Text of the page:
I do not like to use the word “squeeze” in connection with trigger control. When we think of the action of squeezing, we usually close all four fingers and thumb together at the same time. This is definitely not proper trigger control. The pressure put on the trigger must come from the trigger finger only The gripping fingers and base of thumb do not move. Review the chapter on grip. Get the proper grip on your pistol and keep the pressure constant, align the sights on the target properly, then with the trigger finger only, exert a steady, constantly increasing pressure, straight to the rear, until the hammer falls. There is a slightly different method of trigger control that I recommend for master shooters only and even then with extreme caution. The difference is that while the sight picture is not perfect, the trigger pressure is maintained, but not increased. When the picture becomes good again, the pressure is continued. This method when used correctly, insures that all shots go off with a perfect sight picture. The danger in this method is the tendency to flinch. I have been successful in the timed and slow fire stages, but I revert to the constantly increased pressure method in rapid fire. I just don’t have time to interrupt my pressure in the rapid fire stage.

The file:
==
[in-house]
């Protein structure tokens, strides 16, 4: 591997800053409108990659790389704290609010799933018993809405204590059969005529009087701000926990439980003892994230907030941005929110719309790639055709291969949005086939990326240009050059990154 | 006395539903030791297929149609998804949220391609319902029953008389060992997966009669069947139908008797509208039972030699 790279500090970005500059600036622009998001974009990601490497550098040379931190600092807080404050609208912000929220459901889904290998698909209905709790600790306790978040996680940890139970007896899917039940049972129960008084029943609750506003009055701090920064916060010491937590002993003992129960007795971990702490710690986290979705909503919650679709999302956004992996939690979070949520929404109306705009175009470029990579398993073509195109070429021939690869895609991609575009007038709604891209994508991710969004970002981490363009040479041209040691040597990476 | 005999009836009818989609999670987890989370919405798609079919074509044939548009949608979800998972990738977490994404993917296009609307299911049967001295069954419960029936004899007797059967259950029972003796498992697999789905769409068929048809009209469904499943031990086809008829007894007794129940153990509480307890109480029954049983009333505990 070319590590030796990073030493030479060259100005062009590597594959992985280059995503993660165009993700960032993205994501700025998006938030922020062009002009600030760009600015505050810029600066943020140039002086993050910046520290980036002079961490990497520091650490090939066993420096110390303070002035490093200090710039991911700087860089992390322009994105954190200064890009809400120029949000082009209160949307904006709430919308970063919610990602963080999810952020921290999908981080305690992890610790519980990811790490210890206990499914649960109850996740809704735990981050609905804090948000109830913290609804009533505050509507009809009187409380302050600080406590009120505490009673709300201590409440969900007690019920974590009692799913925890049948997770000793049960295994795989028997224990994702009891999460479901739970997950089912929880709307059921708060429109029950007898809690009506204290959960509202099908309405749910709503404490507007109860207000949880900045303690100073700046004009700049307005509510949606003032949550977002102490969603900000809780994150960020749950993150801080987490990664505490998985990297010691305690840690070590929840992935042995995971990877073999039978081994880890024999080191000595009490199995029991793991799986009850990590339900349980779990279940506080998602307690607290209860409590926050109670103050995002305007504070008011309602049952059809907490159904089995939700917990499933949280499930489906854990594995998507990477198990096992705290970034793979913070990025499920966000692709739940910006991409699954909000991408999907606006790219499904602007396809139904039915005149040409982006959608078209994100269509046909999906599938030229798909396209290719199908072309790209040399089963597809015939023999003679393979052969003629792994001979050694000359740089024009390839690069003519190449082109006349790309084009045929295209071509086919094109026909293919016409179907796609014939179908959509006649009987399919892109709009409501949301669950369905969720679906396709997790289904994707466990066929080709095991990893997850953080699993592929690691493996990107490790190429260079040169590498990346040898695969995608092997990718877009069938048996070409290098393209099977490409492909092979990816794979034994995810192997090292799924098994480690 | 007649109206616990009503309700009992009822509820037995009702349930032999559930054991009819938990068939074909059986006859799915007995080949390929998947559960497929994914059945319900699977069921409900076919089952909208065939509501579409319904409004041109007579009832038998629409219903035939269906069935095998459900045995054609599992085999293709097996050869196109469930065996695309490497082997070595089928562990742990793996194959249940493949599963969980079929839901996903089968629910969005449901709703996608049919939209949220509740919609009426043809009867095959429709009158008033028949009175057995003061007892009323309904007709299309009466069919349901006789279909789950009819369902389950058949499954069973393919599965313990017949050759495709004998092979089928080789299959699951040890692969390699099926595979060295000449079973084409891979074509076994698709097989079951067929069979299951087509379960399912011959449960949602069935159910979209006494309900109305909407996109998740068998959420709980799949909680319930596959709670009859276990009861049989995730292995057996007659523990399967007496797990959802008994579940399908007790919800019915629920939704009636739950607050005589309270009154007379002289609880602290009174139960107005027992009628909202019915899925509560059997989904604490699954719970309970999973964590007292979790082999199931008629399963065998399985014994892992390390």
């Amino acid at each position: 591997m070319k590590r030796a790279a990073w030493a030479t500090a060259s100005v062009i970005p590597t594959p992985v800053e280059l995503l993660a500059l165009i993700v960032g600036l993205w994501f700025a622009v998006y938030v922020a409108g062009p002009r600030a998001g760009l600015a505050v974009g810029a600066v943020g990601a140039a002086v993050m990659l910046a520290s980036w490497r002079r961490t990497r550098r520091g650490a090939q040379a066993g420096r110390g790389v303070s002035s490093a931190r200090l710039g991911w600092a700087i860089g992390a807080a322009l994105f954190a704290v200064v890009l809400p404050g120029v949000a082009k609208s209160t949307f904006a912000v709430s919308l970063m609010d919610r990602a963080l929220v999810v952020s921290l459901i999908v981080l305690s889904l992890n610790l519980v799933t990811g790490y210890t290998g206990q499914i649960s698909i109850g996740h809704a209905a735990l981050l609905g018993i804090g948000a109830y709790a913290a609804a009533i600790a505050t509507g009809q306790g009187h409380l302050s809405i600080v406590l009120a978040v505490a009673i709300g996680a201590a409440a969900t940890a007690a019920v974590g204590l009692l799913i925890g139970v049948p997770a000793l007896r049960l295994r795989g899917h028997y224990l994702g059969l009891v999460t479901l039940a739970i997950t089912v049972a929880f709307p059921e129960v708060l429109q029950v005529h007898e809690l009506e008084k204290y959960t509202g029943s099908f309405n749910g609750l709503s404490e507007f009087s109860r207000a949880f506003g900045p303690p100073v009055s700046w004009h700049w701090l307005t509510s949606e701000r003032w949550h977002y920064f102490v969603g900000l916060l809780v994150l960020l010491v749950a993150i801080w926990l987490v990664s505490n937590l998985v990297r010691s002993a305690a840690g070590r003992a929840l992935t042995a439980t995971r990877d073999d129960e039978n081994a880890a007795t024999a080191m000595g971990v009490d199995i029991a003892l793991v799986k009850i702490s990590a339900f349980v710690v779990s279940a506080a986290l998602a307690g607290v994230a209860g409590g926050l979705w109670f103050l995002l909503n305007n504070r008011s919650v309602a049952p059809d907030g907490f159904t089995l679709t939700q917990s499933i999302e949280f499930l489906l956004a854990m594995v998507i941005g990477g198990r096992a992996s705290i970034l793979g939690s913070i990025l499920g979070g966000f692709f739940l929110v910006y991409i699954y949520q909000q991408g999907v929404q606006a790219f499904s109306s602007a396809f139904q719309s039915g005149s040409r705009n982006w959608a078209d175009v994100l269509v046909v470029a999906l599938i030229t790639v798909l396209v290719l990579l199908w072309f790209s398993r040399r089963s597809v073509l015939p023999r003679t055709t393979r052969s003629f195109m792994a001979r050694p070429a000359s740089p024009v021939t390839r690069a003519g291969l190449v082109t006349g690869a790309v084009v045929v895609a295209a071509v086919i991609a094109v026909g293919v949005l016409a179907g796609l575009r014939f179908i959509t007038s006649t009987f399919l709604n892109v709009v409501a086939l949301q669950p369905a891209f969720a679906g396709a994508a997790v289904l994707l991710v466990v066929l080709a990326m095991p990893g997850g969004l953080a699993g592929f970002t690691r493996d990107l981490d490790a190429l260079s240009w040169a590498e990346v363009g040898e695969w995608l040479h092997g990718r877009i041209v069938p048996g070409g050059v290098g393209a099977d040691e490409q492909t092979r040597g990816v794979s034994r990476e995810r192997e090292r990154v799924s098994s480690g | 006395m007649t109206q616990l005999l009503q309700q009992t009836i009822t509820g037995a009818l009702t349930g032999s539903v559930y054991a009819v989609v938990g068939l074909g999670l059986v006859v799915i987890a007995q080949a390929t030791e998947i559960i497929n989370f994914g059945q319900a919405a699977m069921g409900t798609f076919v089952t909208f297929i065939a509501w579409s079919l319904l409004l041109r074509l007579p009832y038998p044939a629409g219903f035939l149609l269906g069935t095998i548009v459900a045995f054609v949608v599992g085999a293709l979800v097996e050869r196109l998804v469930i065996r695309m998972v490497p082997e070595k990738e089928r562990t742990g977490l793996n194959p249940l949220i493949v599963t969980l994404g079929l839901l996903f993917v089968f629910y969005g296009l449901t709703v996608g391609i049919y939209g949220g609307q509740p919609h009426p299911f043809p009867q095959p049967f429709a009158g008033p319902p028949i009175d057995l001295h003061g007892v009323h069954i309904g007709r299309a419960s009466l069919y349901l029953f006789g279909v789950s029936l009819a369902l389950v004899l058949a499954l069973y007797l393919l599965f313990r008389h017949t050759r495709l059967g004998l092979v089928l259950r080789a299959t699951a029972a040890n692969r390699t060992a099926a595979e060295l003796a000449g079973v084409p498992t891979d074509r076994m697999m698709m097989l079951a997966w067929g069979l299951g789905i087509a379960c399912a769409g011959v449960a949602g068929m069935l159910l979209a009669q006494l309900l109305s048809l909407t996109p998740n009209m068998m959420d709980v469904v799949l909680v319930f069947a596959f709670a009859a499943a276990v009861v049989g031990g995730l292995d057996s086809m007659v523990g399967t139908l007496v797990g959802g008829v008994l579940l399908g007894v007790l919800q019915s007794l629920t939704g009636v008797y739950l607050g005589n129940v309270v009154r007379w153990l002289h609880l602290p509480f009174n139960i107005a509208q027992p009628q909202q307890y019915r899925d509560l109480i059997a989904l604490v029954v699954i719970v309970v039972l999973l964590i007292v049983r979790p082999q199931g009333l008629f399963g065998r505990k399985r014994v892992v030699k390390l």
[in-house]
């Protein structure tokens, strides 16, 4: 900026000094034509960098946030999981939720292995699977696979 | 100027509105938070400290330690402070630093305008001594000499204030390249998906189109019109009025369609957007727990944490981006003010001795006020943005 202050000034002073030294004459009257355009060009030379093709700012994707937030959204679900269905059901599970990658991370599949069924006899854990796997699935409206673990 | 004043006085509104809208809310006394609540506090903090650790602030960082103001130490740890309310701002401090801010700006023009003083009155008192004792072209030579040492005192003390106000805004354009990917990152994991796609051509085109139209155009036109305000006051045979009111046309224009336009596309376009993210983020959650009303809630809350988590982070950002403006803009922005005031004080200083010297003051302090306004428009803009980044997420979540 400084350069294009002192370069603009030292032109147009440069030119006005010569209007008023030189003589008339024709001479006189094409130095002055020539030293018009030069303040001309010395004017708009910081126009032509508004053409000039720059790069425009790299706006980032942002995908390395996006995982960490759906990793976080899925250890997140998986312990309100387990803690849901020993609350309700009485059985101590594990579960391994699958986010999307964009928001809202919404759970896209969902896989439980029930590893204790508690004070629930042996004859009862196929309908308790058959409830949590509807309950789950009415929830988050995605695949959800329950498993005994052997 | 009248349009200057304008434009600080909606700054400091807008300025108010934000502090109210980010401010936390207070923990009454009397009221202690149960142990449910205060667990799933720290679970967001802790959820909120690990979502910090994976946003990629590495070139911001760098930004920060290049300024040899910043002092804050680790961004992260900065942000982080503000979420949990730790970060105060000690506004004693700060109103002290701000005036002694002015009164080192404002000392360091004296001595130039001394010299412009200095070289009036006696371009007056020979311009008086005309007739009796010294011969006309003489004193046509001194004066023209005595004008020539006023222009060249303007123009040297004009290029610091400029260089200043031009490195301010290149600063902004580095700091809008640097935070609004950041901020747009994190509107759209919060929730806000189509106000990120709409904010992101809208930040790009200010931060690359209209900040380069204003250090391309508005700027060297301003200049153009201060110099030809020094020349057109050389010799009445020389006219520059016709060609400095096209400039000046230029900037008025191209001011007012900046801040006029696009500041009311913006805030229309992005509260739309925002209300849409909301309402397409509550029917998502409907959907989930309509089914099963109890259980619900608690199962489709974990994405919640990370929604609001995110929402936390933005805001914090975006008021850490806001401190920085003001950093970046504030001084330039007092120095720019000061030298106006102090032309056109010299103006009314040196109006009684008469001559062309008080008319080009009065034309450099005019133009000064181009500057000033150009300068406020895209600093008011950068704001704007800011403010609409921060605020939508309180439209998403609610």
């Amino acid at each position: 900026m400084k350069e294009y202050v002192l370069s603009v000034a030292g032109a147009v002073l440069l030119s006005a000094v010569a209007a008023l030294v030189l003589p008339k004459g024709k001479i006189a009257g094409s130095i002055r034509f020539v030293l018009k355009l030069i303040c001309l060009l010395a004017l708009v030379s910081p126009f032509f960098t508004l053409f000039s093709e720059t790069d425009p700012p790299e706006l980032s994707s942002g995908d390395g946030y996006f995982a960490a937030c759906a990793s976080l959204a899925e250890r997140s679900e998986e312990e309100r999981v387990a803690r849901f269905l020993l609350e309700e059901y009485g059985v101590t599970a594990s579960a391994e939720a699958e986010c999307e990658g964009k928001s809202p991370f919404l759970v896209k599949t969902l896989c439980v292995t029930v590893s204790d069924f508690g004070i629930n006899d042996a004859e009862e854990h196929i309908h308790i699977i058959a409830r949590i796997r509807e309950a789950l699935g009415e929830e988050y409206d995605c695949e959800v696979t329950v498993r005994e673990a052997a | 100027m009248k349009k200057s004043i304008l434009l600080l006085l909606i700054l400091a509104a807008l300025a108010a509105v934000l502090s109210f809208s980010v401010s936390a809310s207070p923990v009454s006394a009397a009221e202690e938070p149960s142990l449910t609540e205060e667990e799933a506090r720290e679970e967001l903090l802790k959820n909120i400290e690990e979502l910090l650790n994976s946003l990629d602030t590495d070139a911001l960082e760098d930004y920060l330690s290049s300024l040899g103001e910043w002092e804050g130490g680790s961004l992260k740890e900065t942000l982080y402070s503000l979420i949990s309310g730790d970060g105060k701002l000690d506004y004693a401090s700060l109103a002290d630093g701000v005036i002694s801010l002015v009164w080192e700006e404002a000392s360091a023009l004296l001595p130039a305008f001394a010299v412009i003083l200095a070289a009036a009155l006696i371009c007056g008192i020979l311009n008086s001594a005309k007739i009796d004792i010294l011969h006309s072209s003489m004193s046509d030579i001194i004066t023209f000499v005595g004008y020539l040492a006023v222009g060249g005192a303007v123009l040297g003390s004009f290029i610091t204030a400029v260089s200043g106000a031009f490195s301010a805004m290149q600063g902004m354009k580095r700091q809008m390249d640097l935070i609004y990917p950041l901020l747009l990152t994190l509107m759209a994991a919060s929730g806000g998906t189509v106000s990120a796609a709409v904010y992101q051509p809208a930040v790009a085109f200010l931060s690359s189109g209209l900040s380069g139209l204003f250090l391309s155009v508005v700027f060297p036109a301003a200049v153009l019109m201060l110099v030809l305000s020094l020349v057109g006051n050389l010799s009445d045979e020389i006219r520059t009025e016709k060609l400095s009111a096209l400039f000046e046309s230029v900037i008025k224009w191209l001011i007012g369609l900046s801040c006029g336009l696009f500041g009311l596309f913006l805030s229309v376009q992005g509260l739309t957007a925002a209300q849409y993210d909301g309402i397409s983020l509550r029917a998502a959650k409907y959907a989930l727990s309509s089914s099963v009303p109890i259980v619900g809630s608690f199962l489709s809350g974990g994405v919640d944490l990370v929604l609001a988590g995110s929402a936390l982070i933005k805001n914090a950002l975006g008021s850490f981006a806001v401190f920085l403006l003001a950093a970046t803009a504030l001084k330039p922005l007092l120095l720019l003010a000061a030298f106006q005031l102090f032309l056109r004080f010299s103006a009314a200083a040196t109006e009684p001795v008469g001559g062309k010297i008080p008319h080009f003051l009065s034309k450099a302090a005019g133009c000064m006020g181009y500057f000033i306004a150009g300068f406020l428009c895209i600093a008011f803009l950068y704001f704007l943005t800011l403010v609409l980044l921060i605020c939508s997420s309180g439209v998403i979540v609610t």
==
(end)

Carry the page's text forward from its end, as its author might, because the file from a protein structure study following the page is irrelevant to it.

There is one very important element common to both trigger control methods: the shooter does not pick out a definite moment to fire the gun. He knows by the amount of pressure on the trigger about when the hammer will fall, but not the exact instant. If he does pick out one exact instant to make the hammer fall, he will invariably flinch.